Distinguished Lecturers
Dorothy Sue Cobble

Dorothy Sue Cobble

A distinguished professor of history and labor studies emerita at Rutgers University, Dorothy Sue Cobble specializes in twentieth-century politics and social movements. She is the author of multiple prize-winning books and articles. Her most recent book, For the Many: American Feminists and the Global Fight for Democratic Equality (2021), is a history of the twentieth-century feminists who fought for the rights of women, workers, and the poor in the United States and abroad. She is the recipient of fellowships from, among others, the American Council for Learned Societies, Russell Sage Foundation, Woodrow Wilson International Center for Scholars, the Charles Warren Center at Harvard University, and the Swedish Research Council. She won the Sol Stetin Award for Career Achievement in Labor History from the Sidney Hillman Foundation in 2010. She held the 2016 Kerstin Hesselgren Professorship at Stockholm University, and in 2017, Stockholm University awarded her an Honorary Doctorate in Social Science. Currently, she is writing on US worker movements for egalitarian democracy and how labor thinkers of the past can help us reimagine a fairer, more inclusive America.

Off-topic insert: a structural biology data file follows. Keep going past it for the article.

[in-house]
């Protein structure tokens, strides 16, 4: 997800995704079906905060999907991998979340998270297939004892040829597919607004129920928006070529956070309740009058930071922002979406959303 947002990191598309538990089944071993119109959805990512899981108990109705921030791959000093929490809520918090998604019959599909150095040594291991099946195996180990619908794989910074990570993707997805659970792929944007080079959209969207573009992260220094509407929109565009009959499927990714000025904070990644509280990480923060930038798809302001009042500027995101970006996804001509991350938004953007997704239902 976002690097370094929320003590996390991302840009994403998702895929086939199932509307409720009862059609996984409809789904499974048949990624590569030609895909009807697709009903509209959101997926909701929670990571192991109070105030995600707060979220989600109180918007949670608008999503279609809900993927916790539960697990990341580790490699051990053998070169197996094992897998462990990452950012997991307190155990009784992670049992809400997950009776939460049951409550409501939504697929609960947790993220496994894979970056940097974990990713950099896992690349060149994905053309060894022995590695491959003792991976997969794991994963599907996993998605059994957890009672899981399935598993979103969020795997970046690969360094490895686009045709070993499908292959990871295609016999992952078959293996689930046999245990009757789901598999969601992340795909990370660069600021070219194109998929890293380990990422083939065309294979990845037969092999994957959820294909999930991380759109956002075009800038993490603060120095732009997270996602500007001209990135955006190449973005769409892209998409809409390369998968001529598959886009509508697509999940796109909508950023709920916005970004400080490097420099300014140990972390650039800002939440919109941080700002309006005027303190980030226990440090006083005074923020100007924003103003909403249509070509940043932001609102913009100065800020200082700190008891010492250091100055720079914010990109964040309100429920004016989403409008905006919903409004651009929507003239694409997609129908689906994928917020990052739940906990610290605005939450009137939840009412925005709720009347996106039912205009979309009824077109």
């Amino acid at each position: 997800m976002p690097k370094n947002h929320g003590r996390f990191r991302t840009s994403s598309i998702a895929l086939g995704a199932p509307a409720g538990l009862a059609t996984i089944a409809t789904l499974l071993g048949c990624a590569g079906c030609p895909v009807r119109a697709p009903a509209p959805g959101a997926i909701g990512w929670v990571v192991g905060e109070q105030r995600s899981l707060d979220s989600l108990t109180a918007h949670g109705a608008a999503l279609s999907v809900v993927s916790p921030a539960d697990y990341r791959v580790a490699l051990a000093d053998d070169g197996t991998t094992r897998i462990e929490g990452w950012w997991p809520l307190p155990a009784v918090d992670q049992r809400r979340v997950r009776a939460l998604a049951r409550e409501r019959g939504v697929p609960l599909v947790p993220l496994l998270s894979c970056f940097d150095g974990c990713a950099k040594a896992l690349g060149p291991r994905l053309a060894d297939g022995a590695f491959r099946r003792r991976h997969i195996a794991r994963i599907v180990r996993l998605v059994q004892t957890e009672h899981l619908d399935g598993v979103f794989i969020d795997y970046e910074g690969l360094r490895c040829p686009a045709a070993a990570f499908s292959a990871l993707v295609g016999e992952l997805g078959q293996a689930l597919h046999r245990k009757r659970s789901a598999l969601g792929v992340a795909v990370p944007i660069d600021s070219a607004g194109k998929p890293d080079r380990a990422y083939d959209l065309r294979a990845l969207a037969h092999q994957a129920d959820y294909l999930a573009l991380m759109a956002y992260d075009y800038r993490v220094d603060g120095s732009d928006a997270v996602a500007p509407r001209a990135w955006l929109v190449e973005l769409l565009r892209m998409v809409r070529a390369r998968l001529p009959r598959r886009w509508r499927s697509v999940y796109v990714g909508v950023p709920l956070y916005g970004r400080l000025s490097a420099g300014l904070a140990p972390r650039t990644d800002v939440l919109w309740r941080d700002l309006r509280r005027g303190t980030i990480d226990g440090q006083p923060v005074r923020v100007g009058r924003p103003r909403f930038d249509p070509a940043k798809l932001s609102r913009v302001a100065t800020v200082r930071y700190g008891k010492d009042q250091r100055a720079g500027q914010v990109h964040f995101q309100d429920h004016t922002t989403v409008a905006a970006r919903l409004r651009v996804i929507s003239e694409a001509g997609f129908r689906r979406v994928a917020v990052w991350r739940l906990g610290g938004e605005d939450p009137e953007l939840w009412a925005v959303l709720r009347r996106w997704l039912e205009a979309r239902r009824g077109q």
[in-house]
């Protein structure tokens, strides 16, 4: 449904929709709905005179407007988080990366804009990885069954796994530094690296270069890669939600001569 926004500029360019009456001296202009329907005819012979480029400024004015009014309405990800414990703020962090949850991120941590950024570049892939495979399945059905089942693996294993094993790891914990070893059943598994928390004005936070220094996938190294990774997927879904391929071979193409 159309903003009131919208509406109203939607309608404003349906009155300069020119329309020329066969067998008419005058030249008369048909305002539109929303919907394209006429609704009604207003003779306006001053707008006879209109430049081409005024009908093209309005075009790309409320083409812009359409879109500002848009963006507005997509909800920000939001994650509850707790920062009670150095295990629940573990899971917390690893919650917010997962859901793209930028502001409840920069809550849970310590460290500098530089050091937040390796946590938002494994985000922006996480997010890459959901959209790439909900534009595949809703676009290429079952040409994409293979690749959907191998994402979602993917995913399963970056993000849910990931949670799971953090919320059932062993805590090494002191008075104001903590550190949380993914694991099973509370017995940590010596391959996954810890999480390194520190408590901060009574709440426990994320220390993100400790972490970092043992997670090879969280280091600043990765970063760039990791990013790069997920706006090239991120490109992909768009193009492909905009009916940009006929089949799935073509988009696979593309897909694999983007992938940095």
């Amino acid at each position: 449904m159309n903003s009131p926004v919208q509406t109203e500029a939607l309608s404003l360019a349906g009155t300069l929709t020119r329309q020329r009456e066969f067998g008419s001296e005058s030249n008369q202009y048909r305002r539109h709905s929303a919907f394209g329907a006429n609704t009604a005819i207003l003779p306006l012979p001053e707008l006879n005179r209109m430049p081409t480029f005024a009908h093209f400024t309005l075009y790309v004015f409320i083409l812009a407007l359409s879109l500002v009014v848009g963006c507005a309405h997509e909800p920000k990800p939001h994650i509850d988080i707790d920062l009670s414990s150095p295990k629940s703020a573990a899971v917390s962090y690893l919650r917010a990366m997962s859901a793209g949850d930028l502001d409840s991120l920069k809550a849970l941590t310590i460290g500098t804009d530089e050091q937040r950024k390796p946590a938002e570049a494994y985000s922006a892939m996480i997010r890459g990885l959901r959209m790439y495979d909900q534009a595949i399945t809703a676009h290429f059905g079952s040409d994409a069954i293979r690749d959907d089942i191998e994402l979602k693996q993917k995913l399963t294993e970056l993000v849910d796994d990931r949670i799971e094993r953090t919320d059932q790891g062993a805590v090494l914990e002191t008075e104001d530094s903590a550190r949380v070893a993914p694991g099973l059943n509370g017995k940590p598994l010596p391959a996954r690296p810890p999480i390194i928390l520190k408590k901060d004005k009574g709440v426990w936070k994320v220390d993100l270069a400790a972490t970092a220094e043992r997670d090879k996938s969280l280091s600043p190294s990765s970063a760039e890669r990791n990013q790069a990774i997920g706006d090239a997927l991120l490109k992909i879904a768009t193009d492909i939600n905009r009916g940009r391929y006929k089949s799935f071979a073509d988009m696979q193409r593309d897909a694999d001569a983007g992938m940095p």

NEW IN 2021: For the Many: American Feminists and the Global Fight for Democratic Equality (Princeton University Press)

OAH Lectures by Dorothy Sue Cobble

In this talk, Cobble traces the surprising persistence of the myth of working-class conservatism. She explores the origins of the myth and the political and cultural effects of its popularity. Drawing on voting patterns and other evidence, she refutes the prevalent stereotypes about workers and makes a case for the progressive political sensibilities present among America's working classes.

A politics for the many, not the few, predominated among American women over much of the twentieth century. In 1948, American historian Richard Hofstadter penned his classic text, The American Political Tradition and the Men Who Made It. This lecture tells a different story -- a story of how women made American politics and how women's activism shifted America and the world toward equality and social democracy.


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